I haven’t been feeling much like posting anything recently. There are a number of things I want to write about, but just haven’t had the energy to blog. Plus work and errands have kept me busy. I am also moving this weekend to a new apartment. So you’ll have to wait another few days. I plan to be back blogging Monday, this time for real.
Bill Allison at Ideofact is discussing the idea that we are still finding the Great War (1914-18). He discusses the effect of the end of the Ottoman rule on radical Islamists. It is a typically great series of posts (see this post for the series). In his latest post on the subject, Bill refers to Ubaid at Ublog discussing Bernard Lewis’ new book The Crisis of Islam:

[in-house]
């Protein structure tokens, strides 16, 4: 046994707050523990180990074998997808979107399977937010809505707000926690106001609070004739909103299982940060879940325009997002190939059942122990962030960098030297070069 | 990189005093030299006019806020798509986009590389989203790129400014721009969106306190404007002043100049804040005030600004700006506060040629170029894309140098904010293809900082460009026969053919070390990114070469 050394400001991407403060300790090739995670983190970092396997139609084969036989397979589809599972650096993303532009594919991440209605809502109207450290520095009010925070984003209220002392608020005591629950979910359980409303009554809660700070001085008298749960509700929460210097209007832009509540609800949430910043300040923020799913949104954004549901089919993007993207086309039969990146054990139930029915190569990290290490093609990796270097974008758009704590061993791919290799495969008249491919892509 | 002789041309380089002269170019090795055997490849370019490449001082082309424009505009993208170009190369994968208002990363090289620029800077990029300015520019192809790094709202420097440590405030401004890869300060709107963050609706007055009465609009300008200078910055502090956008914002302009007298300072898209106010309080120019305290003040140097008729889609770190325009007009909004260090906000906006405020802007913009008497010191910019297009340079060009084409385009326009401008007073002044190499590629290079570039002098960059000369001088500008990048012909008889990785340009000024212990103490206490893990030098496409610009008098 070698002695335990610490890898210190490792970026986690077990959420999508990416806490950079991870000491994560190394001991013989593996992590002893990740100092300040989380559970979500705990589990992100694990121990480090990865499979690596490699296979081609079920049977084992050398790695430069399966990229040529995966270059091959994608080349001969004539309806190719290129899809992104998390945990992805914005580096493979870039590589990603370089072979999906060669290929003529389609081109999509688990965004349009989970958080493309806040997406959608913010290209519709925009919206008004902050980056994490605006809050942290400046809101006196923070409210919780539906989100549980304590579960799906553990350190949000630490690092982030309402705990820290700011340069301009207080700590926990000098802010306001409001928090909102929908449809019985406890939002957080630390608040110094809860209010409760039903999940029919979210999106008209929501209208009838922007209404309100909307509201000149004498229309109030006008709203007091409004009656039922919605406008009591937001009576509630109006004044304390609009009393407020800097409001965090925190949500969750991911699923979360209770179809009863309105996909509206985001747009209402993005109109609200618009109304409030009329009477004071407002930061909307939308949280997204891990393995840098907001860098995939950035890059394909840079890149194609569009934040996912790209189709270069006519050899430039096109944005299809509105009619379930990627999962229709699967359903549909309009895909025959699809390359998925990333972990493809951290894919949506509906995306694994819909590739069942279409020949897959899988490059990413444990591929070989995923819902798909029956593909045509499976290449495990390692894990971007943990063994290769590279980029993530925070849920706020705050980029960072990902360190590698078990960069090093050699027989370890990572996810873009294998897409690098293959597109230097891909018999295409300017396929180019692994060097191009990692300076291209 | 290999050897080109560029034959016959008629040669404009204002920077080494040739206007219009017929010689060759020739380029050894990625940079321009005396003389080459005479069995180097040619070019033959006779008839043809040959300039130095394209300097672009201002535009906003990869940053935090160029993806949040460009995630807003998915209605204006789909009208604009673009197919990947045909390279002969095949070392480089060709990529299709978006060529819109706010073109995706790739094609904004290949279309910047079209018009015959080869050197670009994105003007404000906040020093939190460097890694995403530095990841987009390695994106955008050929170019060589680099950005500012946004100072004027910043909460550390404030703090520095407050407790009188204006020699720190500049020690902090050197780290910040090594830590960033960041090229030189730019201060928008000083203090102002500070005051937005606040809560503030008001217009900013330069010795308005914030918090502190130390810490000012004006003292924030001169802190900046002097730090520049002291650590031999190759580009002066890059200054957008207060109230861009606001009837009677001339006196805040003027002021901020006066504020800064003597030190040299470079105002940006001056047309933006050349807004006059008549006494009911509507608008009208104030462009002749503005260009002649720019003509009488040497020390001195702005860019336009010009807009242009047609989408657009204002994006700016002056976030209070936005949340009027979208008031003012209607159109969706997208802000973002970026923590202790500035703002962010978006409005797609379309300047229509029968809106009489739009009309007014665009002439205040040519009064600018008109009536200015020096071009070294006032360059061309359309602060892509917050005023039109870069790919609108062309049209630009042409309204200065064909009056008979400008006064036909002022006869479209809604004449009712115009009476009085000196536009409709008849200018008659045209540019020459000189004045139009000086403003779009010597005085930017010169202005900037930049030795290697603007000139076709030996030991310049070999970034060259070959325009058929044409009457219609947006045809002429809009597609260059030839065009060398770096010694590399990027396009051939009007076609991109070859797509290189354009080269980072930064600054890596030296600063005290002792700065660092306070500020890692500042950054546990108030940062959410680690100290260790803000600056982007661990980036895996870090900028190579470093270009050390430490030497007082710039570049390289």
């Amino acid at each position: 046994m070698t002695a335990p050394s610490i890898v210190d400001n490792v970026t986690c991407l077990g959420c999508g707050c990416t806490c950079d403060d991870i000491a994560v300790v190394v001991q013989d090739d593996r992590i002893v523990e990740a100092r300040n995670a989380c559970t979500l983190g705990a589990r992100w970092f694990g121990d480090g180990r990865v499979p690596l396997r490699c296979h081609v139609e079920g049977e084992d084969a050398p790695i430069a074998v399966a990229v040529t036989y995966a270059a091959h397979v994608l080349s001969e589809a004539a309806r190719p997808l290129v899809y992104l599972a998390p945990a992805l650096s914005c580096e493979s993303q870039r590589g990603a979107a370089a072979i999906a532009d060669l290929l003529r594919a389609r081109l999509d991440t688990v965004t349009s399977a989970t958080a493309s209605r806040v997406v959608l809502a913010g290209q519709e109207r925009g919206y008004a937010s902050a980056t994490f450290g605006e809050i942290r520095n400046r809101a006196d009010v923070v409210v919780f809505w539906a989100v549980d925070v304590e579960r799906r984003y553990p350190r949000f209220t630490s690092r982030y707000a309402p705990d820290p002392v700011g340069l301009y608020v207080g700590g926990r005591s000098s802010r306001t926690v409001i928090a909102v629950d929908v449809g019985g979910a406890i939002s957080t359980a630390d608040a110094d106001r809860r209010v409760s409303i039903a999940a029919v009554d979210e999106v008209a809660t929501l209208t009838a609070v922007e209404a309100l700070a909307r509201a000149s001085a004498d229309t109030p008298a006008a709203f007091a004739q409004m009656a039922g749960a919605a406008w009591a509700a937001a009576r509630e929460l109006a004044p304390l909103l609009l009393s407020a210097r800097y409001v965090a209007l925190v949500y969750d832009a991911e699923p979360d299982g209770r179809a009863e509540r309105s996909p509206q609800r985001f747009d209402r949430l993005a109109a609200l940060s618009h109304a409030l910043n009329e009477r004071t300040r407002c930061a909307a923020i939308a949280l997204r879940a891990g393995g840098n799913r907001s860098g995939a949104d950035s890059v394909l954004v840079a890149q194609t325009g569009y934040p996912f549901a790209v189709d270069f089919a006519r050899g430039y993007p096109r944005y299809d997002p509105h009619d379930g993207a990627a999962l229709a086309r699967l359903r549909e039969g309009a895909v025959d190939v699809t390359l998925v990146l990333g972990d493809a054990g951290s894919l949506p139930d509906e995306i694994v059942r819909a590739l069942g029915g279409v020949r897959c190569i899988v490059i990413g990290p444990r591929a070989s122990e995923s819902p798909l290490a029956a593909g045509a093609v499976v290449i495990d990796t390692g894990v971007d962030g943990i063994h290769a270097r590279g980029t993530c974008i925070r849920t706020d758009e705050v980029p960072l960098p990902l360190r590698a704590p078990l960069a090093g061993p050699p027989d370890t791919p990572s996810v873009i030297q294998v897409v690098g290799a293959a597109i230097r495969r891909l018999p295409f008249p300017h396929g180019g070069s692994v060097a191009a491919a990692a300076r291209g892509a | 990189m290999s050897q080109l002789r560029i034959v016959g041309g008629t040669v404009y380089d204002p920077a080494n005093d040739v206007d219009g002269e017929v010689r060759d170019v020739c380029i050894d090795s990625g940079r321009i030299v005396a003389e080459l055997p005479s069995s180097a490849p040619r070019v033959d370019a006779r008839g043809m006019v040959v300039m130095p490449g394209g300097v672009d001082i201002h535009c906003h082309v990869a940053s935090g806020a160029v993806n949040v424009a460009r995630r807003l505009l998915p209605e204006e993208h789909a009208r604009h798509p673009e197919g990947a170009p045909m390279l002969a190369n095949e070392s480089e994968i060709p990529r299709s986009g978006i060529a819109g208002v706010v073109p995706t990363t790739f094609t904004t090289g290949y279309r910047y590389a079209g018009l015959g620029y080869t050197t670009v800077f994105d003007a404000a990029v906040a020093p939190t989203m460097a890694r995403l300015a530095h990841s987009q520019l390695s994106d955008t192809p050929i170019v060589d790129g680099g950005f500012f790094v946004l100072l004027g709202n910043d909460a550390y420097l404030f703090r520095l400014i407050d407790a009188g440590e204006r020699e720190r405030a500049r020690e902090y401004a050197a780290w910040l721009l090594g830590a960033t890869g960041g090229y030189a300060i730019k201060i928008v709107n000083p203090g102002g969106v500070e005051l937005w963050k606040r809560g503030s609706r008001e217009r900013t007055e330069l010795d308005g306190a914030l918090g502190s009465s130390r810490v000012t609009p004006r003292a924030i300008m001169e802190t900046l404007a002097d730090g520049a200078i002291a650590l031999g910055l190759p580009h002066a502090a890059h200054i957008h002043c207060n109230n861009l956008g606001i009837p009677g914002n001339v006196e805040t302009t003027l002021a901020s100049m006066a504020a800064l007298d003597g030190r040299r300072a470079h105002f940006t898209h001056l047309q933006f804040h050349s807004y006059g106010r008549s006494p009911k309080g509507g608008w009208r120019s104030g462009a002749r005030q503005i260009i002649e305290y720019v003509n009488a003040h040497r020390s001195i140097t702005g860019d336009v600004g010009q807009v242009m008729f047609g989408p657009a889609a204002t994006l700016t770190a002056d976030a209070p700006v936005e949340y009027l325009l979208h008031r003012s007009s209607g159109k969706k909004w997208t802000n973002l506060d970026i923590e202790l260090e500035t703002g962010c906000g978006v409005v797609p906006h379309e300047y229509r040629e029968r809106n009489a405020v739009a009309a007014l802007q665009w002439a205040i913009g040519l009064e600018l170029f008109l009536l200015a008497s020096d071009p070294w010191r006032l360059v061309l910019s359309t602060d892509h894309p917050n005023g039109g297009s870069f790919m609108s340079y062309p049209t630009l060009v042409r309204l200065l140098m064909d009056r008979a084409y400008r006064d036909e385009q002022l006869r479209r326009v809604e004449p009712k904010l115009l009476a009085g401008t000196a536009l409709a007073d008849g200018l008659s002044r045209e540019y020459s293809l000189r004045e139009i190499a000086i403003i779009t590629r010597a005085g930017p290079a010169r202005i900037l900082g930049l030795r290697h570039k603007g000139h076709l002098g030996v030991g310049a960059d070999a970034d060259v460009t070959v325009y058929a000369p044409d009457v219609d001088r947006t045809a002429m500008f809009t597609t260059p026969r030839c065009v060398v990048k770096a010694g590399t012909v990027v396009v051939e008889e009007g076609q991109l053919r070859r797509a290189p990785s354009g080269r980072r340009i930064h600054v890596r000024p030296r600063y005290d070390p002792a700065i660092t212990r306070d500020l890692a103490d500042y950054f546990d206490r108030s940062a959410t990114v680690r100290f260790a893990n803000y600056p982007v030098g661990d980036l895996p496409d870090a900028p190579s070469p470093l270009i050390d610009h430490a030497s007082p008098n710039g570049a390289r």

In the introduction, he [Lewis] talks about a videotape made public in October 2001, in which Osama bin Laden refers to some event that occured eighty years ago, and which was purportedly a cornerstone in Islamic political history. The event referred to was the breaking up of the Ottoman empire and according to Lewis, though Western observers had some time figuring out the allusion, it was something plainly evident to most Muslims. I cannot speak for Muslims of other nationalities, but I can speak as an Indian, and I’m very positive about this, Mr.Lewis would be hard pressed to find too many Indians of the Islamic faith who would know off hand of bin Laden’s reference. it is uncertain if this can be explained as evidence of ignorance or of an identity independent from that of the larger Islamic body, a more likely reason for me is my belief that radical Islam is intrinsically a geographical and political, rather than an Islamic problem per se. [edited for capitalization — Zack]